60 hours in one week for a safety-critical job? Though I don't think there is a magical maximum number of hours per week, there are fatigue models - and even without knowing the specifics, it is still hard to imagine a scenario where that number of hours is within tolerances, especially with a shift from daytime to nighttime hours in that timeframe.
Most of these kinds of rail jobs have odd hours and even with the Hours of Service laws (not sure how they govern the "El" workers) it's pretty easy to get your sleep cycles messed up.
Still no excuse; I'd like to think "job responsibility" would keep the operators awake, but still these incidents continue to happen. She'll be drug tested, of course. Maybe lawsuits will fly; they usually do. I feel bad for the injured passengers. That video of the train "climbing the escalator" is very dramatic! Shades of the movie Silver Streak; even happened in the same city.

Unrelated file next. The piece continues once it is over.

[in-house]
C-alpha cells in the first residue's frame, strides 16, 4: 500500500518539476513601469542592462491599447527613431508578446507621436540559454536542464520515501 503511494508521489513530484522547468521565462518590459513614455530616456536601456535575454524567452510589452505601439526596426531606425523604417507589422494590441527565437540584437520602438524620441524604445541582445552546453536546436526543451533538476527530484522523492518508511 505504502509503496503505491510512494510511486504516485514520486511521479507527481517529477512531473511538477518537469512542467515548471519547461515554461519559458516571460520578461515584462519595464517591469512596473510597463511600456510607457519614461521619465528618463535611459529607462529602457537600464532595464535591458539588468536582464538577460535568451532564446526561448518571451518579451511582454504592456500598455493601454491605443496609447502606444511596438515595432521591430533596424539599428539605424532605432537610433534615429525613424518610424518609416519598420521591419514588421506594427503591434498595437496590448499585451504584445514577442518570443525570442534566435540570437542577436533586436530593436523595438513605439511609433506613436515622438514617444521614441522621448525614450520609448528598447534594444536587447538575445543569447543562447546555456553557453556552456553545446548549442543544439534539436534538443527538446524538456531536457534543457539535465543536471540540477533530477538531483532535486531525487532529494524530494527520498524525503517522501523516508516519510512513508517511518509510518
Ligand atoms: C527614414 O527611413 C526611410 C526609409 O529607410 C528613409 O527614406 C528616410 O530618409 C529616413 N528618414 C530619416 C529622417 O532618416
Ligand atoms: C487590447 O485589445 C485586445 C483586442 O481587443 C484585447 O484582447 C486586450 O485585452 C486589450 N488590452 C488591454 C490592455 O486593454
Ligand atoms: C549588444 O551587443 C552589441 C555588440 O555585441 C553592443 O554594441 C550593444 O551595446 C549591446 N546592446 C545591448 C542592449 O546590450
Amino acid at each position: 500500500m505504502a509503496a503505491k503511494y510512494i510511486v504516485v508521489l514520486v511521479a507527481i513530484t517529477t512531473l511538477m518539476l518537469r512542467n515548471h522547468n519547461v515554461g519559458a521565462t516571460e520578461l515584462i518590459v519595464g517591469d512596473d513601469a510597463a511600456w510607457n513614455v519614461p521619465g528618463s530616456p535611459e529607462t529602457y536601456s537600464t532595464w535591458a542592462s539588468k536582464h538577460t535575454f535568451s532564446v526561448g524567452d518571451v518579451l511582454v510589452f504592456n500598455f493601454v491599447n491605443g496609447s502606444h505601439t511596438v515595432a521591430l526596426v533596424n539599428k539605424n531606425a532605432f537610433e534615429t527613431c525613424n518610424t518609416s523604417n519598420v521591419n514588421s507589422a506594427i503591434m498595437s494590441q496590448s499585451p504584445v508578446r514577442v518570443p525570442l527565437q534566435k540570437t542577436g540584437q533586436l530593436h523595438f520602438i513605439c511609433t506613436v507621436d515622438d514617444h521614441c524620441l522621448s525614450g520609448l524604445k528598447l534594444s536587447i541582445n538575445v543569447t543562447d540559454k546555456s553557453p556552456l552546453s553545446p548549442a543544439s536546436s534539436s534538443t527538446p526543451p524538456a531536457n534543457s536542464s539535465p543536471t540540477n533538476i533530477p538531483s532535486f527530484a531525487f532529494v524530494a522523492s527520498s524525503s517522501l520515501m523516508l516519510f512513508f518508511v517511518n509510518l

Posts: 588 | From: East San Diego County, CA | Registered: Oct 2004
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Geoff - Yes, your link to the runaway train at Forest Park was the incident I was thinking of.
Are Blue Line workers unionized? I would think shorter working shifts, to prevent fatigue, would be considered a much needed bargaining point. I think Amtrak employees have gained the ability for more reasonable shifts. Even so, you have to wonder if "dozing off" is the full explanation.
Strangely enough (I speak sarcastically) the CTA has now reviewed its procedures regarding shift patterns, and limited new hires to so many hours per week. But they not admitting liability. Something smells.
An overspeed sensor of some sort which should have limited overruns was incorrectly located as well.
-------------------- Geoff M. Posts: 2426 | From: Apple Valley, CA | Registered: Sep 2000
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